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Downtown streets reflect Anderson Dairy history

Anderson Dairy has been serving the valley for almost a century. The downtown headquarters is flanked to the north by Foremaster Lane and to the south by Searles Avenue. Both names have ties to the dairy.

Dairy farmer Harry Anderson came to Las Vegas in 1907, just two years after the land auction that helped establish the then-quiet railroad town. His farm was carved out of the forbidding desert way out of town, near what is now the University Medical Center. Anderson delivered milk from his small herd of 10 to 15 cows twice a day by horse-drawn wagon. In those days before refrigeration and before an ice house was built to produce ice for the valley, Anderson kept the milk cool by draping it with wet burlap.

When Anderson’s business grew and expanded in the 1920s, it was relocated to the corner of Fifth and Hoover streets, just north of what is now the Soho Lofts. Around the same time, the dairy was sold to Kenneth Searles, but the well-established name was retained.

Carey Burke and Searles’ son Kenneth Jr. were in Las Vegas High School’s class of ‘55, and Burke remembers Searles as being well-off but approachable.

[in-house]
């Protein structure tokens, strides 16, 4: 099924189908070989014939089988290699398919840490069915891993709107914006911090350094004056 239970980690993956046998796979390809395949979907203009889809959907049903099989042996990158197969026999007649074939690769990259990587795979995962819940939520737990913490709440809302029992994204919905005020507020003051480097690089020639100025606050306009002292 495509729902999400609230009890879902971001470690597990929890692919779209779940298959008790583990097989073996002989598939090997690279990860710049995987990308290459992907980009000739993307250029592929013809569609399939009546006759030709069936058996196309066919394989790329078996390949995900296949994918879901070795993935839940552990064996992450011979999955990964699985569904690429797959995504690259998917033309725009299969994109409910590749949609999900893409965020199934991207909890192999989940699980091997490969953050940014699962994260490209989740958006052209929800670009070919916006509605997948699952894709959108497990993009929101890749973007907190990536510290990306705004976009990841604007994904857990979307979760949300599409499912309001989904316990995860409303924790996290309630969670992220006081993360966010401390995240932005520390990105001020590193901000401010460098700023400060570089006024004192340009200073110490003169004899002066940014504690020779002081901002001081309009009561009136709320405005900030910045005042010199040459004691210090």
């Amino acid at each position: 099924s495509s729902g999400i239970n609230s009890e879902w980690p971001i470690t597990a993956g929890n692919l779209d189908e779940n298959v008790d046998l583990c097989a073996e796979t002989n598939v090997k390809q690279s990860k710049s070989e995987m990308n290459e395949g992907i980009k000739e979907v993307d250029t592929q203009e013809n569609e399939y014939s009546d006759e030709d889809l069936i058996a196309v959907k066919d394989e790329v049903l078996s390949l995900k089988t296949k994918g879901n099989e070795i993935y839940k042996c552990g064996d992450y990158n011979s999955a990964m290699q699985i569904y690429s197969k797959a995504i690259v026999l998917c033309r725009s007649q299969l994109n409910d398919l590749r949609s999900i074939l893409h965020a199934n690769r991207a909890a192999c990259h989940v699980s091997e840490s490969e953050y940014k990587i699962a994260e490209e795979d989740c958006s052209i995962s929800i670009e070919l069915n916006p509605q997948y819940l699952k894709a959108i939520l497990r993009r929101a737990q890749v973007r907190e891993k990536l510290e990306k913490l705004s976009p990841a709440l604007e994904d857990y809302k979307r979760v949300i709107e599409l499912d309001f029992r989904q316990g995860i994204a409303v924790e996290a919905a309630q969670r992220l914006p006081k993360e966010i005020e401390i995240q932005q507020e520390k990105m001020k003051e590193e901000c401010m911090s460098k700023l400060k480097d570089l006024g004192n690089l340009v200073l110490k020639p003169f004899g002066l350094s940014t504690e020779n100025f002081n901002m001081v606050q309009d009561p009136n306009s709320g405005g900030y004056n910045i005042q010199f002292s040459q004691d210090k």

“They lived over by the Binions’ ranch on Bonanza, and they had a pool that was filled by an artesian spring behind their property,” Burke said. “I didn’t see much of the father. He was at work a lot, but he always let us kids use the pool.”

Burke said Kenneth Searles was important to the community and was involved in many of the city’s civic organizations.

In addition to delivering milk, for many years the company operated a successful ice cream parlor where it also sold fresh milk and other dairy products.

In 1956 the company expanded again, building a state-of-the-art facility at its present location, 801 E. Searles Ave., which was named for Kenneth Searles. Family members are still involved in the operation.

The Foremaster family had been involved in the dairy business in one form or another for years. From 1923 to 1931, they had lived and operated a dairy on the property on which Anderson Dairy was eventually built. At the time of the move, Lamar Foremaster was the manager of Anderson Dairy and his brother Lloyd was a distributor for Arden Dairy, another valley dairy. The other street abutting the new building was named in honor of Lloyd’s 20-year-old son, Clifford Lamar Foremaster, who died unexpectedly in 1955.

Although the milk cows are gone from the valley, the processing and packaging of Anderson Dairy milk is still done at the facility that was built on what was then the edge of town but is now considered in the heart of downtown Las Vegas. Tours for all ages are available by calling 702-642-7507, ext. 264.

Contact East Valley View reporter F. Andrew Taylor at ataylor@viewnews.com or 702-380-4532.

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